Accent Reduction: Improving Your Pronunciation Skills


Many ESL learners are concerned about eliminating their accents, but before you run out and spend hundreds of dollars on the latest pronunciation course, let me give you some things to think about.

First, the main goal of any pronunciation course should be to focus on accent reduction, not accent elimination, which is virtually impossible. Rather, students should work on reducing areas of their pronunciation that affect comprehensibility, that is, areas of their accents that make it difficult for native speakers to understand them.

Second, with this goal in mind, students need to be able to identify which specific areas of pronunciation give them the most trouble. Of course, there are universal areas of pronunciation that affect specific language groups, and reading up on these commonalities will help you. Furthermore, if you take a class on pronunciation, the teacher probably will ask you to record a speech sample which can be analyzed to check which specific areas you need to work on, for example, vowel and consonant sounds, word and sentence stress, and word reductions, and linking, and intonation.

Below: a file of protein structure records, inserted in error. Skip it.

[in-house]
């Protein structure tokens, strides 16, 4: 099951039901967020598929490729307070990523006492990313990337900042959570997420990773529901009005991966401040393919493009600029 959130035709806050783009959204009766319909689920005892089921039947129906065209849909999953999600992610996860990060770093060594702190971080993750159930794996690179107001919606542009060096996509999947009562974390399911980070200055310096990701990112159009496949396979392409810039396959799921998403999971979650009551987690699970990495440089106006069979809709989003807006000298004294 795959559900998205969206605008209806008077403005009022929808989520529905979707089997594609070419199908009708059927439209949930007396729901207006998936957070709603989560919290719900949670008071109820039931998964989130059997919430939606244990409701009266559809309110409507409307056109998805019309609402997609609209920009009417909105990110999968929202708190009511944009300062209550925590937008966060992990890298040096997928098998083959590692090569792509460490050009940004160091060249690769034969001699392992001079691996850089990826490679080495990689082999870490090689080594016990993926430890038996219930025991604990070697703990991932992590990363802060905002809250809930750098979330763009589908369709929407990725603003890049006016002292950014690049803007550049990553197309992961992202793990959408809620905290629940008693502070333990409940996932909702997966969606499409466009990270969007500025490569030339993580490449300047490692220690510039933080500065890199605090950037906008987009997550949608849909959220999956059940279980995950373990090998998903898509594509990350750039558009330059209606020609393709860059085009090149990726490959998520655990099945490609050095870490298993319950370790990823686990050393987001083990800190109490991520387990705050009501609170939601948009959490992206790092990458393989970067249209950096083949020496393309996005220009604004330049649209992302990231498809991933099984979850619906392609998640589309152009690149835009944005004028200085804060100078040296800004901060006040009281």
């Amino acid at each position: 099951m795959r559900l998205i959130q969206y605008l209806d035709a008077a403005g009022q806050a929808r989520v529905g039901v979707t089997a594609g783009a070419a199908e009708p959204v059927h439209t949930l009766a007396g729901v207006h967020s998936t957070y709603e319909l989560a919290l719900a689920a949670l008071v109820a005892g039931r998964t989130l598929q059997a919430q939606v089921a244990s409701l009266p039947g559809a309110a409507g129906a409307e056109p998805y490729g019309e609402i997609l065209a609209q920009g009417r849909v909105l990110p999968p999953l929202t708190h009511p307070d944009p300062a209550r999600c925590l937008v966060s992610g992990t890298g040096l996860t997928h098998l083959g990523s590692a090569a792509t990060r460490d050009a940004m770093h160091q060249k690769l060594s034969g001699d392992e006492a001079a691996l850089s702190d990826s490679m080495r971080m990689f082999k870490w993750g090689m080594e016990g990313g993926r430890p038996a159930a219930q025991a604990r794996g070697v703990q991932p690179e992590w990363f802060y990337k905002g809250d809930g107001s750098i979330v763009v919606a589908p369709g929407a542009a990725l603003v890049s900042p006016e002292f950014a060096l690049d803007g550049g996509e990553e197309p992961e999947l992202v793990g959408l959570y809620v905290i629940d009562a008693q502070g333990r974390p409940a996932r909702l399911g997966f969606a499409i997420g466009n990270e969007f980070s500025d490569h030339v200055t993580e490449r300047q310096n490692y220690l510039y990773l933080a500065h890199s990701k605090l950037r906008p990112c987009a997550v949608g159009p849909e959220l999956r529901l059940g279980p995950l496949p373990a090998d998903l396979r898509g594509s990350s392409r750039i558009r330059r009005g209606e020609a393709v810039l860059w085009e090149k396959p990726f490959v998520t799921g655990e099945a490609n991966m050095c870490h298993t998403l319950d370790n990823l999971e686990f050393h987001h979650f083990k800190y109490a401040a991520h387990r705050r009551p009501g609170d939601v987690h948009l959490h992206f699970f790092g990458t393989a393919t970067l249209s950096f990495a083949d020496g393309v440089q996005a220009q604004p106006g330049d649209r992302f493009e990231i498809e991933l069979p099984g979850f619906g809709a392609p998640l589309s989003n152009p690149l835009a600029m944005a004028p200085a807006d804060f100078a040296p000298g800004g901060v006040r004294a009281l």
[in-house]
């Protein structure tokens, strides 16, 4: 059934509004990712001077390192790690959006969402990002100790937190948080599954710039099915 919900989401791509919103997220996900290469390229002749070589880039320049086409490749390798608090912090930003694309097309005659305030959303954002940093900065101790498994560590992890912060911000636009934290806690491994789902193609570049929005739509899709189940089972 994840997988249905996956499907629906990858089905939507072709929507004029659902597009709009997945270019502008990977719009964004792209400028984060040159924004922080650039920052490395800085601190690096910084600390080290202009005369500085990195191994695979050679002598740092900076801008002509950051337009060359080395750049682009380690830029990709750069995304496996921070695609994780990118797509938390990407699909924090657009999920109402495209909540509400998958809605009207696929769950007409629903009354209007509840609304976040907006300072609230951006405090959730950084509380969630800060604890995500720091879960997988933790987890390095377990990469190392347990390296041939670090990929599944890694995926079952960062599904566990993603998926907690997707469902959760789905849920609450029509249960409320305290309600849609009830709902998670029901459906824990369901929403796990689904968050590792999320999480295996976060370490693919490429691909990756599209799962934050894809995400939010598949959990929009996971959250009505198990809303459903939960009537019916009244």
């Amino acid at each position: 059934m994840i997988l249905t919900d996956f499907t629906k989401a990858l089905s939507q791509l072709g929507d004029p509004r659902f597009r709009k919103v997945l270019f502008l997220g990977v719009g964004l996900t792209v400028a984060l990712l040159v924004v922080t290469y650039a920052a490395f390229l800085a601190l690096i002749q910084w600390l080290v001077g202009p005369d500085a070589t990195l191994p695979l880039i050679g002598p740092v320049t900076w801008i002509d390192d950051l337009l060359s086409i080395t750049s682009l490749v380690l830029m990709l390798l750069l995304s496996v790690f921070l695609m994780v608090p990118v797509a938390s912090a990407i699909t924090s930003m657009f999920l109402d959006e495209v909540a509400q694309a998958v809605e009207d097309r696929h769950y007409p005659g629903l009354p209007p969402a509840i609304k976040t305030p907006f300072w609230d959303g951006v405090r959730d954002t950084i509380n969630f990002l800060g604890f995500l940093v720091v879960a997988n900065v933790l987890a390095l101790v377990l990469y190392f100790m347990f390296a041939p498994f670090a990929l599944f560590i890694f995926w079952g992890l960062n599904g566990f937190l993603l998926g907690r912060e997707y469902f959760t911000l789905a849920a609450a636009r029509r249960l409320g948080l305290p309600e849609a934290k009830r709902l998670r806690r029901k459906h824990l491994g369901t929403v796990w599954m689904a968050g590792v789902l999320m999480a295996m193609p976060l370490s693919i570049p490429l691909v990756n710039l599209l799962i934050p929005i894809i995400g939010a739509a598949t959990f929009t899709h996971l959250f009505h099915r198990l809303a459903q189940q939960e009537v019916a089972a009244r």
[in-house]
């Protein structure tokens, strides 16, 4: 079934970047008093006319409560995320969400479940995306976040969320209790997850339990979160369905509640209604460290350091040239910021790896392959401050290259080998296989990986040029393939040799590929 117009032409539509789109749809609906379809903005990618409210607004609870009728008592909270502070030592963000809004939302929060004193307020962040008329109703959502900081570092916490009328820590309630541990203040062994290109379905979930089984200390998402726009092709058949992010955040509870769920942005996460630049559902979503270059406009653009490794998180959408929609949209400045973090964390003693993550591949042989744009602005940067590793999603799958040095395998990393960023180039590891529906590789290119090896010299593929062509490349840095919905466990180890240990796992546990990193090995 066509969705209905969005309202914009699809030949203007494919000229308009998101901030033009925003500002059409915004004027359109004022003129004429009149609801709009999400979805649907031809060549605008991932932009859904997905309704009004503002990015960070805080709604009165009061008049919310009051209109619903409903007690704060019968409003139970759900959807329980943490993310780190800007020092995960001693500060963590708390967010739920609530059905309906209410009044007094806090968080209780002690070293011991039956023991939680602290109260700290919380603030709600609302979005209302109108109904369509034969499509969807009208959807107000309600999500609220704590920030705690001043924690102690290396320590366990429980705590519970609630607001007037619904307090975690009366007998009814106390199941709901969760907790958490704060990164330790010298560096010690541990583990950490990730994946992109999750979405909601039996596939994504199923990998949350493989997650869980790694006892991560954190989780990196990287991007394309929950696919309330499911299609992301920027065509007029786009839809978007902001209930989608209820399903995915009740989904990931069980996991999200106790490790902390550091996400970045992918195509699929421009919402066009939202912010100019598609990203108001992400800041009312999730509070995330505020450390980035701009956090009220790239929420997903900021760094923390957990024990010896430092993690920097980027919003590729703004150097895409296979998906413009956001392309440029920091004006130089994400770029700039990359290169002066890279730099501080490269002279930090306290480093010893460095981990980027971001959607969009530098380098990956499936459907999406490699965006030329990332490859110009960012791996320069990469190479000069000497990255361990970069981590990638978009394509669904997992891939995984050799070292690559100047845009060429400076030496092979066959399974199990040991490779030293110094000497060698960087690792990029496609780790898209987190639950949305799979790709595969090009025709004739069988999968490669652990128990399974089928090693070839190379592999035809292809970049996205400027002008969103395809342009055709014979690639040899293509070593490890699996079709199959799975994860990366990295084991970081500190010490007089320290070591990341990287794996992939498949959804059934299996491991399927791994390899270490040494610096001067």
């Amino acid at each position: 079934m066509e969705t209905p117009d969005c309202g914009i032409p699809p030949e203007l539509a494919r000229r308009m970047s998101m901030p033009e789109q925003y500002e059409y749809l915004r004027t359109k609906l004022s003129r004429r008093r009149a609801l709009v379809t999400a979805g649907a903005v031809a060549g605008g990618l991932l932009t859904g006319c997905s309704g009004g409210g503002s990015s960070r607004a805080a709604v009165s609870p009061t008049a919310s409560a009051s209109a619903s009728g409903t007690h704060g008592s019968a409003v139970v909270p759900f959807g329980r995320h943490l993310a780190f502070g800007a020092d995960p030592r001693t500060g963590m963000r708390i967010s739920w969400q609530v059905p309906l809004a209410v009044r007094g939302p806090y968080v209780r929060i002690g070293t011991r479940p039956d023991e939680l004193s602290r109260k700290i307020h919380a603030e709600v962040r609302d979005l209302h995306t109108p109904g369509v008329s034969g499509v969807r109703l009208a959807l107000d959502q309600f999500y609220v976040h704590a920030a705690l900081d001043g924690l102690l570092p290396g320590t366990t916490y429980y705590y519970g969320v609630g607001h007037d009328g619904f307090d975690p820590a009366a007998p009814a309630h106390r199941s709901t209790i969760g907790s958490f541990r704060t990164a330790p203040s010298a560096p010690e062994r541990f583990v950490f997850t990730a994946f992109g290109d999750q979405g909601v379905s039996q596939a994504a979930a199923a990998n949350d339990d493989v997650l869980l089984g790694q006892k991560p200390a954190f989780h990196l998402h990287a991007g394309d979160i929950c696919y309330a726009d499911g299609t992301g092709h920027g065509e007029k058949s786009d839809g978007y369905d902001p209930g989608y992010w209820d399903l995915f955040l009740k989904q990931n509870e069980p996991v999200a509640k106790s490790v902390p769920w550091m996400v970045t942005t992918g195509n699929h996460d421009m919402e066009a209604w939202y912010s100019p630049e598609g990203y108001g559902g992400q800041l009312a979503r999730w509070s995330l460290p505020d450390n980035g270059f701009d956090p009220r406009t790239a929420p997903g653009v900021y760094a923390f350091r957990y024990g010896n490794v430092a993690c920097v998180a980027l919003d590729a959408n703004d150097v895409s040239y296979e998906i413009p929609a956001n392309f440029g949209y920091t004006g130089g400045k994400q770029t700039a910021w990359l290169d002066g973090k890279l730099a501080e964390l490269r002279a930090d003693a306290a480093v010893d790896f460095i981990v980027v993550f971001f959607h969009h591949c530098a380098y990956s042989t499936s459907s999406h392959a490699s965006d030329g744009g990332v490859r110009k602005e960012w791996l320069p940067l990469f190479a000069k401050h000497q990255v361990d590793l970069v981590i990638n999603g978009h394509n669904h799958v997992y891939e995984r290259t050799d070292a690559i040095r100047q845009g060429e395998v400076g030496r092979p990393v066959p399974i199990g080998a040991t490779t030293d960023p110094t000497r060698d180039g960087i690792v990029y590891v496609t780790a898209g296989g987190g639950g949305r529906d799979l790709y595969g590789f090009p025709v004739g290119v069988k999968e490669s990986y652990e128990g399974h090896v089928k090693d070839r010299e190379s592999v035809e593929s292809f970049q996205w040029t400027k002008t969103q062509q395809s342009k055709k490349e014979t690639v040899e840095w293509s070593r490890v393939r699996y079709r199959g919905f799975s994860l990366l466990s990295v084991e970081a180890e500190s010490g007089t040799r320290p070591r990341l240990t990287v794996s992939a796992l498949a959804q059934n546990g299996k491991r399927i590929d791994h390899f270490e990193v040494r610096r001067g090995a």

Finally, you need to practice these features in different situations, from very structured exercises to extemporaneous speech. In other words, let’s say you are focusing on past tense, -ed endings (e.g., worked, played, constructed, learned, etc.). The first step would be able to recognize and produce the corrected pronunciation of the endings of each word in isolation by repeating them; however, this does not guarantee that you will be able to use them in natural conversation. Thus, you might want to record yourself talking about the past weekend and what you did—again, using past tenses. Rewind the recording and check to see how well you formed the verbs and if you pronounced them correctly.

Just remember that improving your pronunciation will take a lot of patience and commitment.

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One thought on “Accent Reduction: Improving Your Pronunciation Skills

  1. Pingback: Pronunciation – Weak and Strong Forms | Kelts School

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